Fighting dengue

There is no vaccine to cure dengue, only way to control it is by eliminating habitat of the mosquito that carries it.


Editorial February 23, 2014
Dengue will not be eliminated but it is controllable, and it is to be hoped that its impact in 2014 will not be as severe as it was last year. PHOTO: FILE

Since the end of World War Two, dengue fever has spread around the world. It is endemic in the Indian subcontinent. There is no vaccine to prevent or cure it, and the only way to control it is by eliminating the habitat of the mosquito that carries it. Pharmaceutical companies are reportedly years away from the development of an effective vaccine. Globally, the rates of dengue increased 30-fold between 1960 and 2010, in large part because of increasing urbanisation and consequently, more habitat formation as towns and cities expand and standing stagnant water within them produces the ideal environment for the mosquito to prosper. A scenario familiar to anybody living in any of our large and growing cityscapes.

There are outbreaks of dengue every year in Pakistan, some of them very severe and causing considerable loss of life as medical facilities become overwhelmed by affectees. In severe cases, dengue has a mortality rate of 26 per cent. The Sindh government is taking some welcome pre-emptive measures in 2014, and has approved Rs40 million for the Dengue Prevention and Control Programme. There are unconfirmed reports that the government is considering hiring experts in disease control from Sri Lanka and there has already been an exchange of information between Sindh and Punjab agencies. Most of the budgetary allocation is to be spent on preventive measures, which will include a programme of community awareness-raising and a campaign to spray standing waters. Whilst this is laudable, it will be recalled that spray vehicles were standing idle during the last outbreak in Karachi apparently because there was no money to pay for fuel. Karachi, with its ever-expanding and unregulated population, provides an ideal environment for dengue. It is an opportunistic disease and prone to ‘moving on’ when it is driven from one area. Thus it was that there were many cases in Swat last year, an area that had seen but few cases in previous years. Dengue will not be eliminated but it is controllable, and it is to be hoped that its impact in 2014 will not be as severe as it was last year.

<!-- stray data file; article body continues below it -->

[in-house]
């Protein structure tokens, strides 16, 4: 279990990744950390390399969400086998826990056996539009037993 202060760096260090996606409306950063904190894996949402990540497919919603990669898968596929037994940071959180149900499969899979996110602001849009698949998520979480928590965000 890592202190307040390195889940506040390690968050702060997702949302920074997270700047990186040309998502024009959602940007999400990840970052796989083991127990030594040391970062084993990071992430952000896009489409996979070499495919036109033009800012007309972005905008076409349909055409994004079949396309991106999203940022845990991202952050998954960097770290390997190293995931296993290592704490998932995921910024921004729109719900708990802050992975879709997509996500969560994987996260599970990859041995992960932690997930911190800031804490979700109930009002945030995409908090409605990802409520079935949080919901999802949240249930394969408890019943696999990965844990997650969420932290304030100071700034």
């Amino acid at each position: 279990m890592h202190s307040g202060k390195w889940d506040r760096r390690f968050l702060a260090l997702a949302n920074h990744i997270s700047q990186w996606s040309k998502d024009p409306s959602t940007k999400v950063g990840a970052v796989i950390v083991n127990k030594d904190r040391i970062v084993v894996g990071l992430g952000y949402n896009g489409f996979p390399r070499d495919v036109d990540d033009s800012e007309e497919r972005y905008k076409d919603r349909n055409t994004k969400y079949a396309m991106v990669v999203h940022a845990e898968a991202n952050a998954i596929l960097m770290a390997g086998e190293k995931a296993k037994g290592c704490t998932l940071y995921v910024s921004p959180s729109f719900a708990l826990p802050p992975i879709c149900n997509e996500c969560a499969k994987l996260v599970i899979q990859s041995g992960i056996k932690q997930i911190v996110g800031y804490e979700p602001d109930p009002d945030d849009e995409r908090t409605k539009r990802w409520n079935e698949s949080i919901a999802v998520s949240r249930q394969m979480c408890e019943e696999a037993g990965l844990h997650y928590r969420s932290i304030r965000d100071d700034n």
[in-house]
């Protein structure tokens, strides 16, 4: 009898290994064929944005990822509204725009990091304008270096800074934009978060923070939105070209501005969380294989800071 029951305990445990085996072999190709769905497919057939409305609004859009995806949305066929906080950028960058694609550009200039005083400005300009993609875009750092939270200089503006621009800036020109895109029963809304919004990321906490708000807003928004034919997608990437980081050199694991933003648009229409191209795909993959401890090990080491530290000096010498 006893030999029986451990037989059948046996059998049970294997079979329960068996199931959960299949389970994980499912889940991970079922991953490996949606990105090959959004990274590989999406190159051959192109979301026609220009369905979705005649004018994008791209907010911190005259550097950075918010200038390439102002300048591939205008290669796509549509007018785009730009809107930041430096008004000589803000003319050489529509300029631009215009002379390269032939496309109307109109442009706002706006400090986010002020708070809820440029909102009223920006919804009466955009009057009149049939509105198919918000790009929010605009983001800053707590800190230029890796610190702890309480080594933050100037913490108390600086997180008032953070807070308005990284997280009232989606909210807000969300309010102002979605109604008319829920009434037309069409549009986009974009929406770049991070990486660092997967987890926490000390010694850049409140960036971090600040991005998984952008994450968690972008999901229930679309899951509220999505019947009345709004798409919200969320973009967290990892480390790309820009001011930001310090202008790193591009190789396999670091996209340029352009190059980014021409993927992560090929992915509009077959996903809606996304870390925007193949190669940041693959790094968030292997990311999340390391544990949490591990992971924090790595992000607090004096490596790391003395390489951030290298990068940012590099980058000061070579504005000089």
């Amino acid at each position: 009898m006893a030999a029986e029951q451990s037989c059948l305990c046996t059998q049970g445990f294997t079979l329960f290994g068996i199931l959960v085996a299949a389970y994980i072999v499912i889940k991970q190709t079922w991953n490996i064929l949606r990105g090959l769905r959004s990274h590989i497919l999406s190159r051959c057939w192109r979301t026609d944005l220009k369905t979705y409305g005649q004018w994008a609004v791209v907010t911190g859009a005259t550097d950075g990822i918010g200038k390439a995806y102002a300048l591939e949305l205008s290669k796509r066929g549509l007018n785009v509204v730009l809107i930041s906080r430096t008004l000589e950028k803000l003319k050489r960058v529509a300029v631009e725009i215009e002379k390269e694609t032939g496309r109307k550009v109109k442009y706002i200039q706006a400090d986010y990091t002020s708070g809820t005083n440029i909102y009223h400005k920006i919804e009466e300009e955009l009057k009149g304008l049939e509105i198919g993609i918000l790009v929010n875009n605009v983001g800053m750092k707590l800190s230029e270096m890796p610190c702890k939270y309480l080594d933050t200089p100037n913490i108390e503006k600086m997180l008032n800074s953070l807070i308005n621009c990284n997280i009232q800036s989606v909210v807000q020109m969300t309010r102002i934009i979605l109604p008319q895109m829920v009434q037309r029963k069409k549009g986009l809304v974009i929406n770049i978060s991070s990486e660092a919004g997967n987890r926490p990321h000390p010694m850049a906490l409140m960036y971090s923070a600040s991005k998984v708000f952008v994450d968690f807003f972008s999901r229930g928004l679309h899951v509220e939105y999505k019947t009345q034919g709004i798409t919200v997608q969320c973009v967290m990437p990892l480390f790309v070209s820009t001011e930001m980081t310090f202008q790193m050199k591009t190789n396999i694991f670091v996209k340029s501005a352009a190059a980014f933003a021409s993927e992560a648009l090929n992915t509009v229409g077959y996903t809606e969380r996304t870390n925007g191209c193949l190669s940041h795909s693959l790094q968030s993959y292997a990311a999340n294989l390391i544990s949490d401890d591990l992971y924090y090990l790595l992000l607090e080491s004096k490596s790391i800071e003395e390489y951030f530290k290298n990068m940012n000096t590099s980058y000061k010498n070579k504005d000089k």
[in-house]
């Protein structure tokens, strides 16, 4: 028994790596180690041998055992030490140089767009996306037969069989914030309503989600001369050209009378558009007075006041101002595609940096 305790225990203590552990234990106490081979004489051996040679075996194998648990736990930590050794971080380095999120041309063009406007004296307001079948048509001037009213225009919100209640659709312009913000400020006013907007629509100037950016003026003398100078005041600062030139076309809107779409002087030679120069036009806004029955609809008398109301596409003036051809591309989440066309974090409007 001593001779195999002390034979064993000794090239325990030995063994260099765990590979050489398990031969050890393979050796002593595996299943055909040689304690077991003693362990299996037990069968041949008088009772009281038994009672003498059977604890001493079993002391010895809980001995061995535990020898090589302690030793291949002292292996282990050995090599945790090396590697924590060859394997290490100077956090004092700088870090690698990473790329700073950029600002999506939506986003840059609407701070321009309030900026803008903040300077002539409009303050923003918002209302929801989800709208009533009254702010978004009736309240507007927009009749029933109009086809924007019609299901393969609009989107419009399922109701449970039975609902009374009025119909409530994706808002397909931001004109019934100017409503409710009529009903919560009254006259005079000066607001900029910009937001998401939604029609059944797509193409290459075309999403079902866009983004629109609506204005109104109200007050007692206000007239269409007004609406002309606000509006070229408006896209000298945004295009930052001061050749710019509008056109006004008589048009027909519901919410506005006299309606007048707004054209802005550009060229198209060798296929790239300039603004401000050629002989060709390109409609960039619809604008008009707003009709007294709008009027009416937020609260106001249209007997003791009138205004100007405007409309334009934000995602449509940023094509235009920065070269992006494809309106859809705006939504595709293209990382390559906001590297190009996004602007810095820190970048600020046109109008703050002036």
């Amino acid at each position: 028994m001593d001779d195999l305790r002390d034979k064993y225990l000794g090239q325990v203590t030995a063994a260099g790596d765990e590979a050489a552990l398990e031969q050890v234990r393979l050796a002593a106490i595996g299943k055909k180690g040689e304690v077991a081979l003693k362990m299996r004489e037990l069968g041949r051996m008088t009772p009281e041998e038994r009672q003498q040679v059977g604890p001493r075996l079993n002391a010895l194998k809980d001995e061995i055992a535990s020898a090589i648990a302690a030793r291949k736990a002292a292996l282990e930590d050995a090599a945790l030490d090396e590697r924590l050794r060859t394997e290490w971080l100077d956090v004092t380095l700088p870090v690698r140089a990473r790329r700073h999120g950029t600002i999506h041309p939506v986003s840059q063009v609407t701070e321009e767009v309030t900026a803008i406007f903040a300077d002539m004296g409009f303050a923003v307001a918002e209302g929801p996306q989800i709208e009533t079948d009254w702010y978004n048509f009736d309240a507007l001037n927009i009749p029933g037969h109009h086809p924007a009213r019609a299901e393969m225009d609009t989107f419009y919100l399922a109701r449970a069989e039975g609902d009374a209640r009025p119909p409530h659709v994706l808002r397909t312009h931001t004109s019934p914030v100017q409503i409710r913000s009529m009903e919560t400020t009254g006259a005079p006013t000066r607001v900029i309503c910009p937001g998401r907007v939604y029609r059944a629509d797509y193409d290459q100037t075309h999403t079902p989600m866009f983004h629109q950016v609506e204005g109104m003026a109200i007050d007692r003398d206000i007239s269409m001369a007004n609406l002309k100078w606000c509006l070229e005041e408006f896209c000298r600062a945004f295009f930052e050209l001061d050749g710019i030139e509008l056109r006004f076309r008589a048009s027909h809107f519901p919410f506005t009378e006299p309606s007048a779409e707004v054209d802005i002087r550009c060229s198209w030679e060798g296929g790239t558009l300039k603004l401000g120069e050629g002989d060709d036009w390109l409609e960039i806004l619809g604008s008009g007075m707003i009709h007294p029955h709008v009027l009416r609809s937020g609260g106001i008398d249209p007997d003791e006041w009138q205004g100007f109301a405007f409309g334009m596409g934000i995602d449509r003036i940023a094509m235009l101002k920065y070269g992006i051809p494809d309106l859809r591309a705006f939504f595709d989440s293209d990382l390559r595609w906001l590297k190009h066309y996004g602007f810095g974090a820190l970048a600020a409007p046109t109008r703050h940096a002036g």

Published in The Express Tribune, February 24th, 2014.

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